Sixty years ago, the United States and Great Britain spearheaded efforts to create a new world order based on international rules. Today these two nations are leading the charge to disregard the very global safeguards they once fought to establish. In this eye-opening book, international lawyer Philippe Sands explains why this radical policy shift has...
Sixty years ago, the United States and Great Britain spearheaded efforts to create a new world order based on international rules. Today these two nations are leading the charge to disregard the very global safeguards they once fought to establish. In this eye-opening book, international lawyer Philippe Sands explains why this radical policy shift has occurred and how it will affect twenty-first-century world politics.
Using the events of September 11 and the subsequent “war on terror” as justification, the Bush administration has turned its back on many international agreements governing basic human rights, war, torture, the environment, and free trade, with Tony Blair often colluding. Focusing on watershed events such as the repudiation of the Kyoto Protocol and the abuses at Guantánamo Bay and Abu Ghraib, Sands argues that the United States and Britain are undermining international law at the precise moment when it has become most essential.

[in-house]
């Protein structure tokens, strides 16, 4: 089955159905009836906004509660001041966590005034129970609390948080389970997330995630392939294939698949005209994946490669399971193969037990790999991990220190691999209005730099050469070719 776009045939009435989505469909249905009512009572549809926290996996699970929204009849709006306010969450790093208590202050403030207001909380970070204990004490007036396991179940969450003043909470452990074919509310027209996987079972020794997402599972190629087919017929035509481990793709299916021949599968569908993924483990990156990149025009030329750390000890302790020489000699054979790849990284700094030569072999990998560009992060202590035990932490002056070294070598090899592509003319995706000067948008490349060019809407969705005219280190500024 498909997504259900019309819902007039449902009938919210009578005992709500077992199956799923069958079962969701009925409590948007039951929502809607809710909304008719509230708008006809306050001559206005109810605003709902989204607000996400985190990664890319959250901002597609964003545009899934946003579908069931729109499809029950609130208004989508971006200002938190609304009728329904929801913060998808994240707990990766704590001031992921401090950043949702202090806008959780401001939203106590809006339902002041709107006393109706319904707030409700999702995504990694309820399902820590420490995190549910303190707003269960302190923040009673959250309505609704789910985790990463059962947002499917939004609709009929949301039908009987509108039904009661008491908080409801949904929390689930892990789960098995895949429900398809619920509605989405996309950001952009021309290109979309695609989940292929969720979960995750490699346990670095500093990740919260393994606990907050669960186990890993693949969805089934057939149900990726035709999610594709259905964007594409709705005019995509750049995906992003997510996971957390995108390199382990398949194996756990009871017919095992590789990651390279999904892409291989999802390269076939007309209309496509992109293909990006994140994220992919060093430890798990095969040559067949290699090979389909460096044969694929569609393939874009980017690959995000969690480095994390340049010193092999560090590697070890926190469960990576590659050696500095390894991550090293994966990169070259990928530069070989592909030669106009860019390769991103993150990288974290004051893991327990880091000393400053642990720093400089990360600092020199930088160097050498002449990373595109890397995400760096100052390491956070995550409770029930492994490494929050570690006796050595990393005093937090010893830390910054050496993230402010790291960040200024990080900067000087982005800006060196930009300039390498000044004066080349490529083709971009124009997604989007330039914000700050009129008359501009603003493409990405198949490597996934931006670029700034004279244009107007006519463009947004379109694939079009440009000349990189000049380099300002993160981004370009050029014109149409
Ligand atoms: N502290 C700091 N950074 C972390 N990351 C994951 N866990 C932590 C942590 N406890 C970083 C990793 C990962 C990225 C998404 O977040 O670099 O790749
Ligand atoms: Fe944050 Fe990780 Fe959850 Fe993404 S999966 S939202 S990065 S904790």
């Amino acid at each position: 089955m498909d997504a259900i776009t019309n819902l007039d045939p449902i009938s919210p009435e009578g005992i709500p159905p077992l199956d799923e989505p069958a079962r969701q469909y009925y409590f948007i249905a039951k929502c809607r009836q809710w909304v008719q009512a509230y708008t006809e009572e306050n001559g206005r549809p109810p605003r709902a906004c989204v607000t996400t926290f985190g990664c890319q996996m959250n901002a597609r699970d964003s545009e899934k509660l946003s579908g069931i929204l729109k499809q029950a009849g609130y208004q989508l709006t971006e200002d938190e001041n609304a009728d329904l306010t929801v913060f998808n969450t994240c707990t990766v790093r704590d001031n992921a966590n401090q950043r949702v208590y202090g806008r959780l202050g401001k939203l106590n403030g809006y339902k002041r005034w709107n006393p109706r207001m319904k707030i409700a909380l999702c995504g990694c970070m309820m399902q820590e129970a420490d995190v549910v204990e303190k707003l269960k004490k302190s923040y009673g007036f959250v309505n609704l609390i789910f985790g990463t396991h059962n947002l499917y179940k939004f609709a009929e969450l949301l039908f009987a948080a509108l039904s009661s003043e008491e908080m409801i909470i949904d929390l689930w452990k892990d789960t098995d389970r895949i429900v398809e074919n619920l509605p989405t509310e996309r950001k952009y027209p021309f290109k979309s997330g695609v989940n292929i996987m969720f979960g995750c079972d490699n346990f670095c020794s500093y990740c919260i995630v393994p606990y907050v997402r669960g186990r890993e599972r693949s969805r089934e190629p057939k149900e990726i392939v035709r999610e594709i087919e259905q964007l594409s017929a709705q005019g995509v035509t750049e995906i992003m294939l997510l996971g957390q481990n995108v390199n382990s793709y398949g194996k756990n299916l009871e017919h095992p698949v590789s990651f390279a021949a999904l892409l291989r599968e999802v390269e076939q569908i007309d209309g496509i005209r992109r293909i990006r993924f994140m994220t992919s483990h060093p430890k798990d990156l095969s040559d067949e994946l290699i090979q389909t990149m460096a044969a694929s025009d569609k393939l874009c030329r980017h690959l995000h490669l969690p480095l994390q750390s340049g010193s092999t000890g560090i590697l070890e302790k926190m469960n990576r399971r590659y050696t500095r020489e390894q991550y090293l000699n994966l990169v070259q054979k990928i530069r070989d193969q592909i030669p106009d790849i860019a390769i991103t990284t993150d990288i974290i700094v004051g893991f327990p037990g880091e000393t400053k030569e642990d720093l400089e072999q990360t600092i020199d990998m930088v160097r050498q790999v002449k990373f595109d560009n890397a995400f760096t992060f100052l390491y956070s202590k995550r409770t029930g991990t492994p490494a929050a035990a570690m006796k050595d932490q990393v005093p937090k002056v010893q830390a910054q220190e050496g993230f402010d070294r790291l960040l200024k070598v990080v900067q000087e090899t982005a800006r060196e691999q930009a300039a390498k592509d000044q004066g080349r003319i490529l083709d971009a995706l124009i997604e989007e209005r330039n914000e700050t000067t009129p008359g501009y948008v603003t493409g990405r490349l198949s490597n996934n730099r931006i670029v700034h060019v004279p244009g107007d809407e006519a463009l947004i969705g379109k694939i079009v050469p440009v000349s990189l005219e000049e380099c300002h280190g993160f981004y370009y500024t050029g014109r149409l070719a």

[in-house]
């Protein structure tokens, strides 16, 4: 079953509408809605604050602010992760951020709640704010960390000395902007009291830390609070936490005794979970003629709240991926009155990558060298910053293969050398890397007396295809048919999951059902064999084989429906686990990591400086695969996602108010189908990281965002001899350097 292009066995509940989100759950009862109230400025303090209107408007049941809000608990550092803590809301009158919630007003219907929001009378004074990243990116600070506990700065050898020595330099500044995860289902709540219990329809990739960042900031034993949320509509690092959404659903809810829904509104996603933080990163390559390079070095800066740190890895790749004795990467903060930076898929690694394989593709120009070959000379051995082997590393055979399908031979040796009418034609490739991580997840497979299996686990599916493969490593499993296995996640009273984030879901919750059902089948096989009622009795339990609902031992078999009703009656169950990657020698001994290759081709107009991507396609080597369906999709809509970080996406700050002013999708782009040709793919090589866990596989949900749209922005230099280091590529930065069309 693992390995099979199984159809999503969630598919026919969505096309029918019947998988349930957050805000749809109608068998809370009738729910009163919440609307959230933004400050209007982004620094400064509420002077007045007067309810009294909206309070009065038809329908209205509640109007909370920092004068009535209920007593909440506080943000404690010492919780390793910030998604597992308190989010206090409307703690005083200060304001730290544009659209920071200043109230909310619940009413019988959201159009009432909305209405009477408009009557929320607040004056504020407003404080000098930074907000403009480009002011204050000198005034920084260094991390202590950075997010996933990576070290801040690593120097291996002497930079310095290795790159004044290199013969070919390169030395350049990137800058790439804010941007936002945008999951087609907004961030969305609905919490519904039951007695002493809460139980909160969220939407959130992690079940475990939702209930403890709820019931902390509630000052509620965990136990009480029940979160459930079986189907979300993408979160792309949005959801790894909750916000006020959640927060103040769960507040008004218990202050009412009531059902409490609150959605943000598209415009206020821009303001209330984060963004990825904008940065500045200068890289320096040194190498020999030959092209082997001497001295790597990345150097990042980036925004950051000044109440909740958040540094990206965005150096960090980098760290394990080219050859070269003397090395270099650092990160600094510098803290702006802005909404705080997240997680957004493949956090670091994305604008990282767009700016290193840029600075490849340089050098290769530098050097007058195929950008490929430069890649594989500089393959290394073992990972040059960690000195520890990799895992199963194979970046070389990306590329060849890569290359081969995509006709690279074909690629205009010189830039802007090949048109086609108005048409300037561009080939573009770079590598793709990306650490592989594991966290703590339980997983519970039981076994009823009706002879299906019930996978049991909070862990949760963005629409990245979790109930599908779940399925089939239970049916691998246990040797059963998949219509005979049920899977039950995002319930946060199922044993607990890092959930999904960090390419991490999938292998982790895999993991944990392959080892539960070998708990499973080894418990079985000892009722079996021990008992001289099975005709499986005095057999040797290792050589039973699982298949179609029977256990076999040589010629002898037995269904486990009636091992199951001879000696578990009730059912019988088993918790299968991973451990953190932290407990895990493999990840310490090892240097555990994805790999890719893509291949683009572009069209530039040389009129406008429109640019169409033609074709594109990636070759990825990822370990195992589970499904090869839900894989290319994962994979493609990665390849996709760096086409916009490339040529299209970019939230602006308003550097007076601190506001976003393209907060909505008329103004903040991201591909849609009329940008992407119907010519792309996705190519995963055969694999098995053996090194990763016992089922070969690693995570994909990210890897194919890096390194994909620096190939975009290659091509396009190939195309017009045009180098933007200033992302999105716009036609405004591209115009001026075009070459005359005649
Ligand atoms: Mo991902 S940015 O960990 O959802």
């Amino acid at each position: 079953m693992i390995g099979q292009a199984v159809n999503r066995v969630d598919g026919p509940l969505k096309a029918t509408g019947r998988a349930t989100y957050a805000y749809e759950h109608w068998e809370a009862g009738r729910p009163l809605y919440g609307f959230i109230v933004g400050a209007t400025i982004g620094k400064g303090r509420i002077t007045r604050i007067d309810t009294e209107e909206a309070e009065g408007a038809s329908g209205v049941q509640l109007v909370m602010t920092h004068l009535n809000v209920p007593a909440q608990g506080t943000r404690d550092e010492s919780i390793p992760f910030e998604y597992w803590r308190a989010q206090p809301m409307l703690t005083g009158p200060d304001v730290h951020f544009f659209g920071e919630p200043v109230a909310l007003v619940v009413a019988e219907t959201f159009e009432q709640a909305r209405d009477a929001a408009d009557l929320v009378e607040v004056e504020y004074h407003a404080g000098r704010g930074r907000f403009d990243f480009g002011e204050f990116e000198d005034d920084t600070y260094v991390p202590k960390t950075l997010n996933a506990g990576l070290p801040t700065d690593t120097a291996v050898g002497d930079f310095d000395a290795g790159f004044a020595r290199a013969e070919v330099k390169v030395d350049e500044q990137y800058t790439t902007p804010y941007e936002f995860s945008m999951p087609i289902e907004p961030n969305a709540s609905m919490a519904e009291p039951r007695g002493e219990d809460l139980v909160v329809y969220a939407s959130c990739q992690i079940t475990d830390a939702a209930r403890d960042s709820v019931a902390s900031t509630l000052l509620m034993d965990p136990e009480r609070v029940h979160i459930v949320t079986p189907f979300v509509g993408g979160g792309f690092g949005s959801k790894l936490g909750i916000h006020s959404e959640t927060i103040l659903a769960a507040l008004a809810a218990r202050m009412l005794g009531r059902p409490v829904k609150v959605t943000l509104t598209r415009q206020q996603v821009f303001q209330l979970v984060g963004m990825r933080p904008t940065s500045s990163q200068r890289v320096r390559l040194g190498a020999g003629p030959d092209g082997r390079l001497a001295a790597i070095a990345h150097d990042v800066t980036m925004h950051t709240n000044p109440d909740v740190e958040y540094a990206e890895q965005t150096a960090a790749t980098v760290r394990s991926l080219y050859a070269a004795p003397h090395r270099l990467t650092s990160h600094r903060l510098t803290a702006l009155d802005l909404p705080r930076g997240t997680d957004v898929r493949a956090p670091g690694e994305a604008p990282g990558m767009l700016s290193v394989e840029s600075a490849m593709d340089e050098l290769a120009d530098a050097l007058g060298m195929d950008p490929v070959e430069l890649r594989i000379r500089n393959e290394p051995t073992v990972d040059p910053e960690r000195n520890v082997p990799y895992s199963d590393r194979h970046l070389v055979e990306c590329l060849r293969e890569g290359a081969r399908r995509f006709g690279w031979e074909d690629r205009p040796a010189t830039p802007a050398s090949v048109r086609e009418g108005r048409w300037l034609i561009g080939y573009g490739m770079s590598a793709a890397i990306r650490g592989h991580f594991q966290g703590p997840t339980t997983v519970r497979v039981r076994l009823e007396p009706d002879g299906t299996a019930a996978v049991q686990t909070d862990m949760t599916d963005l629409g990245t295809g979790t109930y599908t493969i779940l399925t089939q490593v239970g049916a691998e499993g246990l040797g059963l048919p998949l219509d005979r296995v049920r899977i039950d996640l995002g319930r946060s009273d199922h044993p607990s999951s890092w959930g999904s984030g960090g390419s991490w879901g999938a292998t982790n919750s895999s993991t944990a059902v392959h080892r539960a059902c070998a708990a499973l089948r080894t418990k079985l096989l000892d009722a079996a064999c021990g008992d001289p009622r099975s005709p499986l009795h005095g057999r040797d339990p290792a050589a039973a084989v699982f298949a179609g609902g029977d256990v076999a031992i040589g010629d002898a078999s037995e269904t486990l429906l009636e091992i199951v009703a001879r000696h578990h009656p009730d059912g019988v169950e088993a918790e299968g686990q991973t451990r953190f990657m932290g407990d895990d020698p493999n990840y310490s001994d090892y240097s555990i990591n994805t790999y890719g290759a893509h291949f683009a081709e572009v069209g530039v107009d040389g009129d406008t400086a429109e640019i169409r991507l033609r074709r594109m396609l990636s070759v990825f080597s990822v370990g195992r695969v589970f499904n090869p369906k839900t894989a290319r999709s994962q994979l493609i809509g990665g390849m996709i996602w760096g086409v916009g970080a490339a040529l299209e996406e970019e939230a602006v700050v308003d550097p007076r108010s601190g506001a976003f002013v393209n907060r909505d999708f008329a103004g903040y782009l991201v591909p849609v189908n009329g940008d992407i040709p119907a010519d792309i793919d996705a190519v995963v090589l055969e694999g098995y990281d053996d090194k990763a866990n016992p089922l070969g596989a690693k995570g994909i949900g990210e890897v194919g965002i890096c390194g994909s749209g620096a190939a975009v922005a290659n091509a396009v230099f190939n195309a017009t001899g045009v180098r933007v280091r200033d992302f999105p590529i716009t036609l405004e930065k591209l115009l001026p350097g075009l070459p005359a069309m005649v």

Crisp, impassioned, and hard hitting, Lawless World is at once an exposé and an indictment of a catastrophic realignment of the laws that govern international affairs.
From Publishers Weekly
Sands, a British international lawyer and law professor, delivers a cool, reasoned lashing to the Bush administration for leading—and to Tony Blair for colluding with—a "full-scale assault" on the international rule of law, in this richly detailed survey of modern international legal disputes. Since FDR and Churchill signed the Atlantic Charter after WWII, putting in place a rules-based system limiting the use of force, protecting human rights and promoting fair economic liberalization, the world has seen a transformation of international relations, Sands explains, most dramatically marked by Bush's decision to "go it alone." Tracking the current administration's "efforts to rewrite international law into irrelevance," Sands covers the Pinochet case, the creation of the International Criminal Court, U.S. abandonment of the Kyoto Protocol on global warming, the U.S.'s selectively multilateralist policy vis-à-vis global free trade, and the "disgraces" of Guantánamo, Iraq and Abu Ghraib. The author also presents a series of dense but lucidly written legal stories to illustrate how the Bush administration's unilateralism has had egregious consequences for 21st-century efforts to make the world safer, cleaner and more just. (Nov.)